Externalizing may be defined as blaming your behavior on outside forces or circumstances. This is intimately linked with the formation of resentments that people carry with them for years and use repeatedly to justify drinking, drug use, gambling, sexual activity, and the like. The externalizer may blame society, the family of origin, the current relationships, medical or physiological maladies, or peers for his involvement in the problem behavior. Remember, this is an unconscious defense, so the externalizer regards this blaming as completely unique and justifiable (the most dangerous and difficult resentments to deal with are the justifiable ones.)

Externalizing is a way of saying, “If you (or he, or she, or it, or society, etc) won’t change, then I can’t either.” Once again, the addicted person shifts the burden of change off herself and on to others. A highly effective maneuver, apparently, in our society, because marketers and advertisers employ it frequently. Once I saw an advertisement for a tranquilizer that featured a young woman in apparent psychological distress. Around her were captions indicating the stress she felt due to attending college, having to leave home, make new friends, and her awareness of problems in the political and social world around her. Amazing, I thought; terrorists hijack a ship so she needs a sedative? Nonetheless the advertisers employed this transparent device because we have been trained to unthinkingly accept it.

Externalizing is so effective because it’s so common. Most of us fall for it. We imagine ourselves struggling to cope with some difficulty, and how hard our lives would be. But would we turn to abuse of alcohol or drugs? And as that escalated, wouldn’t it become a more serious problem than the one we thought we were treating? That’s the irrationality at the heart of externalization.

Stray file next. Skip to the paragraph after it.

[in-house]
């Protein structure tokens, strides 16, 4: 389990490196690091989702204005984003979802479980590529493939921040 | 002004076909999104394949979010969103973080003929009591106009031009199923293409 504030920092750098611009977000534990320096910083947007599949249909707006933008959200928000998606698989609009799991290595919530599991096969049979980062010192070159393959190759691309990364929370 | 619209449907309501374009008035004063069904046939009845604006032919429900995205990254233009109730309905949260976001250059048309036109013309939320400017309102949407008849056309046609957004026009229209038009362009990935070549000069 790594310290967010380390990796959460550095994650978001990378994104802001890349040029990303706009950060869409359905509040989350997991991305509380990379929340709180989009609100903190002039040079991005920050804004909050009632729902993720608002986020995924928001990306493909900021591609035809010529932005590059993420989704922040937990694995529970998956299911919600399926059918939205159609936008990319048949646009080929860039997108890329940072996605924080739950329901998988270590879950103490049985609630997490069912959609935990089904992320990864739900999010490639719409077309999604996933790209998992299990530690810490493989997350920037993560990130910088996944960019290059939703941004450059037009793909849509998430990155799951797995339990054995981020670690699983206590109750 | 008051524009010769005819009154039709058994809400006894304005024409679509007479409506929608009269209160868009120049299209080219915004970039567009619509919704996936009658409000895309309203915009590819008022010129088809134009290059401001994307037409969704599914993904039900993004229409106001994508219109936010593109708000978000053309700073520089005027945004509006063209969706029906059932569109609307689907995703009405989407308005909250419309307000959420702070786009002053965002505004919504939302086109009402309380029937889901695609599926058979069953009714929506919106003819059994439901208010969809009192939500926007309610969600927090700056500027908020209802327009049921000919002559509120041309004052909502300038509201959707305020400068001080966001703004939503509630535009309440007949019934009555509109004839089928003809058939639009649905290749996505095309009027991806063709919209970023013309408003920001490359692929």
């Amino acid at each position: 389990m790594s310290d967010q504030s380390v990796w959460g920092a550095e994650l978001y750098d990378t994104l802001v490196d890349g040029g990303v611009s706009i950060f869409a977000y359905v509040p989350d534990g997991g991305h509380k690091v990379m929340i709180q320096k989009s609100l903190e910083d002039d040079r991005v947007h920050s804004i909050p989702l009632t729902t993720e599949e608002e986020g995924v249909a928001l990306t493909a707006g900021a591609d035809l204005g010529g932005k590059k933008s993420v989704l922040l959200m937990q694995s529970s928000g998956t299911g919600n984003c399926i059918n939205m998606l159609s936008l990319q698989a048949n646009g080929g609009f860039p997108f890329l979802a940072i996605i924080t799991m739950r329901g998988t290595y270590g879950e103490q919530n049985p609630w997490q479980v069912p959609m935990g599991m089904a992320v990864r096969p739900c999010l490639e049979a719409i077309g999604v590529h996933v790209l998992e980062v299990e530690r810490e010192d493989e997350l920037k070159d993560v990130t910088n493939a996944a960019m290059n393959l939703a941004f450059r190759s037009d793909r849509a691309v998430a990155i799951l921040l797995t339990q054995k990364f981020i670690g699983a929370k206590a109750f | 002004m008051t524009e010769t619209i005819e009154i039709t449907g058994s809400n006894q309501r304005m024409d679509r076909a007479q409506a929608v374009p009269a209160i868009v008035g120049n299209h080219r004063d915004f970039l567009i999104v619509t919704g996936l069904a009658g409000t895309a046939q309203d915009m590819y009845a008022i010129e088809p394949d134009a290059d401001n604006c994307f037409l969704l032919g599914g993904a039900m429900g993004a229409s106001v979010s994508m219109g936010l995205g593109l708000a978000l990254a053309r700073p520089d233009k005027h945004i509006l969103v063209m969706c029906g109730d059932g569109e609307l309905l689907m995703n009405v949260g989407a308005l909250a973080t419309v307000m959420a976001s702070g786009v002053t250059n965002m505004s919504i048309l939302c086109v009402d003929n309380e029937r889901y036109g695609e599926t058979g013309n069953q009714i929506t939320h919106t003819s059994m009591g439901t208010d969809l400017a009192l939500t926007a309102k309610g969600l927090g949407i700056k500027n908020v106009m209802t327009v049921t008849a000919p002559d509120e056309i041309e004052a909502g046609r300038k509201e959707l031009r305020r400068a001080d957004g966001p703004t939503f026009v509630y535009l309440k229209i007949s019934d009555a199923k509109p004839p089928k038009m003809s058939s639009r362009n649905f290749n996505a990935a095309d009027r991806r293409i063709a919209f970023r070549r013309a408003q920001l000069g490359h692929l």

In addiction literature, externalizing is defined: “Blaming outside forces or circumstances for addictive behavior and/or its related problems.”

Examples:

  • “It’s my wife’s nagging that makes me want to drink.”
  • “I can’t quit unless I know my family is 100% behind me.”
  • “I can’t think about quitting til I get my work situation straightened out.”

Result: The externalizer tries to ‘fix’ his life by changing everyone else instead of himself.

How we answer it: Keep the focus on the addicted/alcoholic person and remind them that the change as to come from her/him.

How it ends: Eventually, through painful experience, the externalizer recognizes that the secret of recovery is focusing on changing yourself, not others.

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